Dr. Lois Ellen Frank

An award-winning Native American chef, food historian, and photographer will provide an insight into centuries of culinary tradition when she gives a public lecture at Plymouth University in June.

Doctor Lois Ellen Frank, adjunct professor at the Institute of American Indian Arts (IAIA), will take to the stage to talk about using ancestral Native American foods as a ‘New Paradigm for Indigenous Health and Wellness’. Doctor Frank will take the audience on a journey from the Pre-Contact period to the New Native American cuisine and the movement surrounding these foods and their history.

The talk is the first of a series of events being organised by the University, in conjunction with the City of Plymouth and the US Embassy, ahead of the Mayflower 400 celebrations. Others include a visit from the US Ambassador in September, and a joint US-Plymouth University climate change lecture scheduled for the end of the year.

Professor Simon Payne, Deputy Vice-Chancellor at the University and lead for internationalisation, said: 

“We are delighted to have secured Doctor Frank for this academic lecture, one that promises an exclusive insight into a topic that reflects both centuries of tradition, but also very modern health and wellbeing agendas. Her visit is also hugely symbolic, both on a cultural level for Plymouth, and as a sign of our increasingly close relationship with the US Embassy.”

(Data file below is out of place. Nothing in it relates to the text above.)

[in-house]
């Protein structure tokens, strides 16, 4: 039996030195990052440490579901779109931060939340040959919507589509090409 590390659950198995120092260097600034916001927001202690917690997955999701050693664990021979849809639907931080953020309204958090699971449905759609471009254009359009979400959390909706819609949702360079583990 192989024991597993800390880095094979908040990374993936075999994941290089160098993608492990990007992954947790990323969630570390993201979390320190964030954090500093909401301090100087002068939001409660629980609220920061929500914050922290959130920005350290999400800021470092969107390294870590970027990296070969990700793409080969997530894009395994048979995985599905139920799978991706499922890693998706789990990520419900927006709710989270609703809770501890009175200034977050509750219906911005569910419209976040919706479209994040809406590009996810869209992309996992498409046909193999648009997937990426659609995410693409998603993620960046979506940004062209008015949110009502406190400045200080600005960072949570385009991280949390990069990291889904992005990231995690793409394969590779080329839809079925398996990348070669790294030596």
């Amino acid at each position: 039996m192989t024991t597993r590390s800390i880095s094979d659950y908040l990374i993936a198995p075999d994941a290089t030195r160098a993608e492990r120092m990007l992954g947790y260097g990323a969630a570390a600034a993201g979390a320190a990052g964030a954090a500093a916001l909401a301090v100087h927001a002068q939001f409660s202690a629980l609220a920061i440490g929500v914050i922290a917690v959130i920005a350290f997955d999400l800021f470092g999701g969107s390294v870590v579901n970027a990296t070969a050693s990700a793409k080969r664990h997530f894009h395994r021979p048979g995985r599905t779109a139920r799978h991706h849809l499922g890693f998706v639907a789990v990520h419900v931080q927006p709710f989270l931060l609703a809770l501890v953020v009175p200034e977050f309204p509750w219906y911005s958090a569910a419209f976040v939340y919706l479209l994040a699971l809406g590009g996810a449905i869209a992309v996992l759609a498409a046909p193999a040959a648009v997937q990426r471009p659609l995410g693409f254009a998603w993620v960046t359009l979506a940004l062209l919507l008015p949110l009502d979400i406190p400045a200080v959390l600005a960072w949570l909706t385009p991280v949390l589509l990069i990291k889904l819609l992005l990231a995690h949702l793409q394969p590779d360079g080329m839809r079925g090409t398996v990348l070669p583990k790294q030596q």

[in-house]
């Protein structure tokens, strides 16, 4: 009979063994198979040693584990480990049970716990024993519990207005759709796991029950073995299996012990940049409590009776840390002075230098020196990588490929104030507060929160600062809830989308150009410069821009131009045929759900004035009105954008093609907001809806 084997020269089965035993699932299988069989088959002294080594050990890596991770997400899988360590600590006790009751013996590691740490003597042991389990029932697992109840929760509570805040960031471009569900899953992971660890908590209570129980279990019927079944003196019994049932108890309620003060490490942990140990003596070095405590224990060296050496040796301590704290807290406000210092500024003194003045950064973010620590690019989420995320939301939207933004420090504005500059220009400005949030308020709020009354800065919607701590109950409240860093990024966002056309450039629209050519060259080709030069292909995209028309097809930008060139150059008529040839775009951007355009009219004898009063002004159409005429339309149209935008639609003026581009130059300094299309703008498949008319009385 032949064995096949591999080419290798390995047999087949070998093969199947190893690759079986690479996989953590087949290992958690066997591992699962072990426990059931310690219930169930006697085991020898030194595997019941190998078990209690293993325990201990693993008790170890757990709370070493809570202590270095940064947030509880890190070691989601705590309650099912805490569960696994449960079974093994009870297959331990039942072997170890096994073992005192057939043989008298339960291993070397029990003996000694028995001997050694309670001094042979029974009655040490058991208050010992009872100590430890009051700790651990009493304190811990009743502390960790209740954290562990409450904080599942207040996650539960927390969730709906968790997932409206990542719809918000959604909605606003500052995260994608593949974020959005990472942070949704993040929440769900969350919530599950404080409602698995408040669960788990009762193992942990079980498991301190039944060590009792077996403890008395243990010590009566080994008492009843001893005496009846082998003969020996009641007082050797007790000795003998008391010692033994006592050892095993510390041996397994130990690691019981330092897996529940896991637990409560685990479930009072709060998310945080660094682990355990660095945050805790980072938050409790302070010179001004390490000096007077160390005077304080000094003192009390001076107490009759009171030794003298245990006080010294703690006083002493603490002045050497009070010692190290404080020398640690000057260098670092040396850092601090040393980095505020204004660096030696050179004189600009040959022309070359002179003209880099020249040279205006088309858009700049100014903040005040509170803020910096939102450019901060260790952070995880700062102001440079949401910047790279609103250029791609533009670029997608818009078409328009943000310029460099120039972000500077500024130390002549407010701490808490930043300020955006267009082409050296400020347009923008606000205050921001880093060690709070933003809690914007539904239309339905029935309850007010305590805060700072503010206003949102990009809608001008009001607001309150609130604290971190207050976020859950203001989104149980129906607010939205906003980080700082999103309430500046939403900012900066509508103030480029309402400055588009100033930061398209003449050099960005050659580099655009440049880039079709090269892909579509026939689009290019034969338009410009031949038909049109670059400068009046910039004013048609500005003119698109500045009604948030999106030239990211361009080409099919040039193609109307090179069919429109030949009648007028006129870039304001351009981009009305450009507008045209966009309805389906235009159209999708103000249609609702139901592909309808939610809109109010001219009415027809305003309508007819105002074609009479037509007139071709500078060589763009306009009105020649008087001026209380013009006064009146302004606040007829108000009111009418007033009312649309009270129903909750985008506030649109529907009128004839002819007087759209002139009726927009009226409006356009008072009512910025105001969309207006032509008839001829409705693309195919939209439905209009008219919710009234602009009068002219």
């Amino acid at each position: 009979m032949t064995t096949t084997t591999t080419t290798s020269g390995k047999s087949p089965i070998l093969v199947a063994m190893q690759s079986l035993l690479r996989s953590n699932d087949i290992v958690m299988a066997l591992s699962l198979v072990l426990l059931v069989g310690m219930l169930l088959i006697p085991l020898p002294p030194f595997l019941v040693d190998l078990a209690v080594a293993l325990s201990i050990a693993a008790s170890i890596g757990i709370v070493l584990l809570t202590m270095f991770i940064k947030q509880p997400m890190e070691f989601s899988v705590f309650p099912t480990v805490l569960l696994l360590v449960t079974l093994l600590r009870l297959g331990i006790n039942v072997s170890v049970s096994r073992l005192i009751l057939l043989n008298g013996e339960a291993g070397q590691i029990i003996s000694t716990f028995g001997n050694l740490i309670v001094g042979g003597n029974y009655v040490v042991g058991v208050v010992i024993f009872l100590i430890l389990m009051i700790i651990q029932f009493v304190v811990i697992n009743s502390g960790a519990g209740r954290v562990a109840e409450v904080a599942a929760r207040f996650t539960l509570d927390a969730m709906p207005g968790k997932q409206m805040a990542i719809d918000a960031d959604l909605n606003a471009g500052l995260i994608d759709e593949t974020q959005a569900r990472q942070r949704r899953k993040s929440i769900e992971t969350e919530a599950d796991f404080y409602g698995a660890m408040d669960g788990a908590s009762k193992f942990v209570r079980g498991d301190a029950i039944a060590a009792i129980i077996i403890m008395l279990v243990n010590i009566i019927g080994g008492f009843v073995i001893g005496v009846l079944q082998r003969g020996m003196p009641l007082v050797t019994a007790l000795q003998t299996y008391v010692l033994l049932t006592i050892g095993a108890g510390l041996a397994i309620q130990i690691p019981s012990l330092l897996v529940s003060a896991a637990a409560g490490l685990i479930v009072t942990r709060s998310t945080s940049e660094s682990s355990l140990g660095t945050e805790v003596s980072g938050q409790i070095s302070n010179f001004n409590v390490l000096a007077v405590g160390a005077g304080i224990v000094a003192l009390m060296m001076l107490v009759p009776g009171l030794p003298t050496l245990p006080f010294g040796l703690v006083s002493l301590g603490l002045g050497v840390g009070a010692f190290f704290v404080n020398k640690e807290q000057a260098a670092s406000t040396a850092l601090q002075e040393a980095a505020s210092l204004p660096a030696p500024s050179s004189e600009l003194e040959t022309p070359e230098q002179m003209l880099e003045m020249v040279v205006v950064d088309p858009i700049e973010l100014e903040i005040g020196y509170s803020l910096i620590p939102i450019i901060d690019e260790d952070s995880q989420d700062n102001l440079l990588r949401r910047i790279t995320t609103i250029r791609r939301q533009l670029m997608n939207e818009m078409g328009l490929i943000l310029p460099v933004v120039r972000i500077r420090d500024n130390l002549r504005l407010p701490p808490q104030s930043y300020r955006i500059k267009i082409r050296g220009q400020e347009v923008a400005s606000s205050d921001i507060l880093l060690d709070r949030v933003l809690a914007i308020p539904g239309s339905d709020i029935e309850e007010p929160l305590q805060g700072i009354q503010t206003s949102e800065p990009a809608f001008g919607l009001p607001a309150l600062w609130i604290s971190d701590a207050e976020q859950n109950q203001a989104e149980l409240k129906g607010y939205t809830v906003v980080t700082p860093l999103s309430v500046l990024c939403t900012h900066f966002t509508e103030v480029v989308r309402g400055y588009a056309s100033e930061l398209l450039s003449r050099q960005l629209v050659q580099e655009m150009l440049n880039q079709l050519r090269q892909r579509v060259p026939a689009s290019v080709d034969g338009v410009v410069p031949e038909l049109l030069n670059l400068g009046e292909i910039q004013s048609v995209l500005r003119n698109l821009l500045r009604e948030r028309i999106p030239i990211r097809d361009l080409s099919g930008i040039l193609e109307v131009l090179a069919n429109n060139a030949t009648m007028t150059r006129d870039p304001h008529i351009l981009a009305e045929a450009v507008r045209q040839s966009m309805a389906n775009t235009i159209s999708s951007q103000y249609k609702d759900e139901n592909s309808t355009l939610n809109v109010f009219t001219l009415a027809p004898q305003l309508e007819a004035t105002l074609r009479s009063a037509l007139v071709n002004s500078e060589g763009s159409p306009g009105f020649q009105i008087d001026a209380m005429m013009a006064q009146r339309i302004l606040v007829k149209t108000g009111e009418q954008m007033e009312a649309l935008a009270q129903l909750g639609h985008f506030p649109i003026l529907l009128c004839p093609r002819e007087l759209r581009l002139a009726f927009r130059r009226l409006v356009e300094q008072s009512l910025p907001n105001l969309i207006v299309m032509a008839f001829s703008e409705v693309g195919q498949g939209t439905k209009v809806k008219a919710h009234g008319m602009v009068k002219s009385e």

Doctor Frank is from the Kiowa Nation on her mother’s side and Sephardic Jewish from Spain on her father’s side, and based in Santa Fe, New Mexico. She has spent more than 20 years documenting the foodways of Native American tribes in the South West of the United States. Much of her research formed the basis of her book Foods of the Southwest Indian Nations, for which she became the first Native American to win the James Beard Award.

Doctor Frank has worked with a number of world-renowned chefs, scientists and academics on cookbooks and academic papers covering a variety of topics including the agricultural, culinary, mythological, and socioeconomic uses of foods and plants among various indigenous peoples across the Americas. A renowned writer and photographer, a selection of her pictures will also be on display at the event, which is being held on the University campus on 10 June.

‘Eating Your Heritage: Using Ancestral Native American Foods as a New Paradigm for Indigenous Health and Wellness’ will start with a drinks reception at 6pm and finish at approximately 8pm, following a question and answer session. It is free to all, but places are limited and will be allocated on a first-come-first-served basis